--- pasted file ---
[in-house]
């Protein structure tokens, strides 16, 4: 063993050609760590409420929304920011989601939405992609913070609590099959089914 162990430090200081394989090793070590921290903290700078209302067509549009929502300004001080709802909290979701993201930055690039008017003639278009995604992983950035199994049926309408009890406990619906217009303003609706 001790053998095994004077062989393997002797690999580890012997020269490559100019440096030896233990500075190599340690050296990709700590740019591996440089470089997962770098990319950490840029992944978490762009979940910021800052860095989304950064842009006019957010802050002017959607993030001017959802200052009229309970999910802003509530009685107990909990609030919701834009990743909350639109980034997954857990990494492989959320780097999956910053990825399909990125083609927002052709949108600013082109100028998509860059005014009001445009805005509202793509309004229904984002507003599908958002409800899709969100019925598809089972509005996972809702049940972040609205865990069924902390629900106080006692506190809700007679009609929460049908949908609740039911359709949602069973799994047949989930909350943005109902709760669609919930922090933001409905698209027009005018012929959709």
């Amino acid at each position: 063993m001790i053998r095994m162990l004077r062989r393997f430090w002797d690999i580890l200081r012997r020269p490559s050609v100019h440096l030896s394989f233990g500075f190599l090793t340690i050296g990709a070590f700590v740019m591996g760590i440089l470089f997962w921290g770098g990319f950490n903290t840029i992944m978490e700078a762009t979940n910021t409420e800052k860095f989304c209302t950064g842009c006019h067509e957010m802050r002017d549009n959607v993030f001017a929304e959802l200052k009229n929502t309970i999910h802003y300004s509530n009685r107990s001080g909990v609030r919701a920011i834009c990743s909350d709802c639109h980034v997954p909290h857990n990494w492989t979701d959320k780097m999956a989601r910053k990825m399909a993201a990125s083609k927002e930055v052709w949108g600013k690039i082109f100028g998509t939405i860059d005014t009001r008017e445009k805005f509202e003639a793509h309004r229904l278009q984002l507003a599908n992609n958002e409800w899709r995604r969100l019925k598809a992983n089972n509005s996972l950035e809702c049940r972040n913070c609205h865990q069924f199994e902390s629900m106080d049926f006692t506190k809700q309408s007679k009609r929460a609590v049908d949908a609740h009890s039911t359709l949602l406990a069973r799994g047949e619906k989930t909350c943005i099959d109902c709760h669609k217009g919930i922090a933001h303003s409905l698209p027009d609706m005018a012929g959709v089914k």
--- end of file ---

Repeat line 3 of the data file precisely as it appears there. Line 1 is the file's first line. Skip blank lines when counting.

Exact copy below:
């Amino acid at each position: 063993m001790i053998r095994m162990l004077r062989r393997f430090w002797d690999i580890l200081r012997r020269p490559s050609v100019h440096l030896s394989f233990g500075f190599l090793t340690i050296g990709a070590f700590v740019m591996g760590i440089l470089f997962w921290g770098g990319f950490n903290t840029i992944m978490e700078a762009t979940n910021t409420e800052k860095f989304c209302t950064g842009c006019h067509e957010m802050r002017d549009n959607v993030f001017a929304e959802l200052k009229n929502t309970i999910h802003y300004s509530n009685r107990s001080g909990v609030r919701a920011i834009c990743s909350d709802c639109h980034v997954p909290h857990n990494w492989t979701d959320k780097m999956a989601r910053k990825m399909a993201a990125s083609k927002e930055v052709w949108g600013k690039i082109f100028g998509t939405i860059d005014t009001r008017e445009k805005f509202e003639a793509h309004r229904l278009q984002l507003a599908n992609n958002e409800w899709r995604r969100l019925k598809a992983n089972n509005s996972l950035e809702c049940r972040n913070c609205h865990q069924f199994e902390s629900m106080d049926f006692t506190k809700q309408s007679k009609r929460a609590v049908d949908a609740h009890s039911t359709l949602l406990a069973r799994g047949e619906k989930t909350c943005i099959d109902c709760h669609k217009g919930i922090a933001h303003s409905l698209p027009d609706m005018a012929g959709v089914k």